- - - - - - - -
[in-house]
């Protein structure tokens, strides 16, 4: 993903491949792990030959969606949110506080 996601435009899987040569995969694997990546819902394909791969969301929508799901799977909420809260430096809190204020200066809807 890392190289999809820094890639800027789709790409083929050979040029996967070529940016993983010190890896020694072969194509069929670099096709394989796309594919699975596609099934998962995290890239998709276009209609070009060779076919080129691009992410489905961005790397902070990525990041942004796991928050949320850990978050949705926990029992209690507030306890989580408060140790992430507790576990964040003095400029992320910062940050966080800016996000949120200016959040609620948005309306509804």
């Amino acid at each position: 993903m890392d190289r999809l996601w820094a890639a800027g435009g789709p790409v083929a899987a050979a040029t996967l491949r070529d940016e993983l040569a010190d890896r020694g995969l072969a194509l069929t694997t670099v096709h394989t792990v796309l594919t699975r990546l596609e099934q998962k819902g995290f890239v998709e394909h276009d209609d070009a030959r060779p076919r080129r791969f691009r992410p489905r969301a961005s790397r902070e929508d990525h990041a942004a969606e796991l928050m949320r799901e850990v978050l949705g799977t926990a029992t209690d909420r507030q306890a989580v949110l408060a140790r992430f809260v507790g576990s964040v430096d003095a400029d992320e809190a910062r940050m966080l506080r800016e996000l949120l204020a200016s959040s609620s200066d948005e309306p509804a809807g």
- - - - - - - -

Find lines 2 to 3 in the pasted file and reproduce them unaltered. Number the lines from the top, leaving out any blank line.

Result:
């Protein structure tokens, strides 16, 4: 993903491949792990030959969606949110506080 996601435009899987040569995969694997990546819902394909791969969301929508799901799977909420809260430096809190204020200066809807 890392190289999809820094890639800027789709790409083929050979040029996967070529940016993983010190890896020694072969194509069929670099096709394989796309594919699975596609099934998962995290890239998709276009209609070009060779076919080129691009992410489905961005790397902070990525990041942004796991928050949320850990978050949705926990029992209690507030306890989580408060140790992430507790576990964040003095400029992320910062940050966080800016996000949120200016959040609620948005309306509804």
């Amino acid at each position: 993903m890392d190289r999809l996601w820094a890639a800027g435009g789709p790409v083929a899987a050979a040029t996967l491949r070529d940016e993983l040569a010190d890896r020694g995969l072969a194509l069929t694997t670099v096709h394989t792990v796309l594919t699975r990546l596609e099934q998962k819902g995290f890239v998709e394909h276009d209609d070009a030959r060779p076919r080129r791969f691009r992410p489905r969301a961005s790397r902070e929508d990525h990041a942004a969606e796991l928050m949320r799901e850990v978050l949705g799977t926990a029992t209690d909420r507030q306890a989580v949110l408060a140790r992430f809260v507790g576990s964040v430096d003095a400029d992320e809190a910062r940050m966080l506080r800016e996000l949120l204020a200016s959040s609620s200066d948005e309306p509804a809807g």